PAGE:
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Griff
Miniature Schnauzer
7 Years
Moderate condition
0 found helpful
Moderate condition

Has Symptoms

Hind lt paw knuckling suddenly

Sudden onset of lt hind leg knuckling unable to get upstairs passing urine ok eating drinking ok leaning to left. No swelling or heat to paw. No foreign object. Usually fit and well

Dr. Michele King, DVM
Dr. Michele King, DVM
1076 Recommendations
Thank you for your email. Without examining Griff, I can't comment on whether he is having a localized problem, or a neurologic problem. It would be best to have him examined by a veterinarian, as they can examine him, determine what might be going on, and recommend appropriate therapy for him. I hope that all goes well for him.

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Riley
West Highland White Terrier
12 Years
Mild condition
0 found helpful
Mild condition

Has Symptoms

knuckling and kidney ailment

My westie at 12 yes old was given antibiotics due to kidney ailment.was given good prognosis.withing 2 wks knuckling.took to vet..Vegetarian BRISKLY reall fast walked my fog in parking lot area.he said club foot exercise dog more.Well never got chance to walk again .had hind leg paralysis. Was that because of vet the paralysis and or antibiotics

Dr. Callum Turner, DVM
Dr. Callum Turner, DVM
2492 Recommendations
Without examining Riley I cannot say what the cause of the hind leg paralysis is; generally trauma, spinal issues, hip disorders among other causes lead to these issues especially as a dog ages. I don’t know the details of the kidney disease, but I feel that the cause may be due to something else; if you have concerns, visit another Veterinarian for an examination. Regards Dr Callum Turner DVM

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Rocky
Yorkie
3 Years
Serious condition
0 found helpful
Serious condition

Has Symptoms

Nerve damage
Knuckling

My dog was hit by a car back in march and had nerve damage that never fully healed causing his paw to knuckle. I've tried walking splint and no knuckling training sock but he gets depressed when he has these on his paw. We bandage it so he doesn't get hurt dragging on cement or something. Is there anything else we could try? His paw seems to get worse and worse.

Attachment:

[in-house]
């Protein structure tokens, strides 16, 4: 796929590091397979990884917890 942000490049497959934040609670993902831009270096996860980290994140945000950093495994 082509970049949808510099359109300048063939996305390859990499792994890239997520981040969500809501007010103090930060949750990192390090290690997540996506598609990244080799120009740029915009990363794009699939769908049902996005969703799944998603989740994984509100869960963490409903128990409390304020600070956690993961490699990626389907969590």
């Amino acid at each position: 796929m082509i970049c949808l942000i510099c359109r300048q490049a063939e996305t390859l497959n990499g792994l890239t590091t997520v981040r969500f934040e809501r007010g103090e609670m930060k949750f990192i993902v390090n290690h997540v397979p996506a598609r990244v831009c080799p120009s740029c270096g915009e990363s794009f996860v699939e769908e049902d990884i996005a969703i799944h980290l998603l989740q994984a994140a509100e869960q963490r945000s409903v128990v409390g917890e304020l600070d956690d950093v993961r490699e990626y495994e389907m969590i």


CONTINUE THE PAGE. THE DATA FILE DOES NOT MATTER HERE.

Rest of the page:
Dr. Callum Turner, DVM
Dr. Callum Turner, DVM
2492 Recommendations
Nerve injury is always difficult to predict the recovery of, depending on the limb and whether nerves were bruised or avulsed will have a bearing on the recovery. Splints and socks will do little to help if the cause is nerve injury, you could try laser therapy to see if that produces any better result. Regards Dr Callum Turner DVM

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Jenson
Whippet cross Staffie
6 Years
Serious condition
1 found helpful
Serious condition

Jenson has been knuckling and wobbly for 5 days but has no pain. Bloods were clear but 39.1 temperature so Vet prescribed both steroids and antibiotics. Slight muscle stiffness in neck but no localised or general pain anywhere. Eating, drinking and can walk, just wobbly turning, jumping, negotiating obstacles etc. Very slight improvement since antibiotics. No trauma and onset was over 2-3 days. What might this be? We can’t afford MRI and Vet doesn’t know the cause. Suspect spine damage or a tumour?

Dr. Callum Turner, DVM
Dr. Callum Turner, DVM
2492 Recommendations
It sounds like some spinal issue but without x-rays or other imaging studies it is difficult to say the specific cause; I would recommend at a minimum an x-ray of the neck (myelography if possible) to look for any anomalies in the spine or lesions in the vertebral canal. Apart from that, there is little advice that can be given apart from giving rest and antiinflammatories if they are effective. Regards Dr Callum Turner DVM

Thank you Callum - very helpful

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Jessie
Blue Heeler cross kelpie
8 Weeks
Fair condition
0 found helpful
Fair condition

Has Symptoms

Bent knuckles

Hello my pup is 8 weeks old and her legs are deteriorating very fast. Her front legs, especially her right is knuckling over and twisting in as she has started walking on her toes. I am very stressed about what the outcome might be.

Dr. Callum Turner, DVM
Dr. Callum Turner, DVM
2492 Recommendations
There are a few different causes for knuckling and walking on the tip toes and it is important to get an accurate diagnosis; it is important to keep Jessie rested and make sure that she isn’t in discomfort but a visit to your Veterinarian is a must especially if it is deteriorating your Veterinarian will want to be able to monitor it. Regards Dr Callum Turner DVM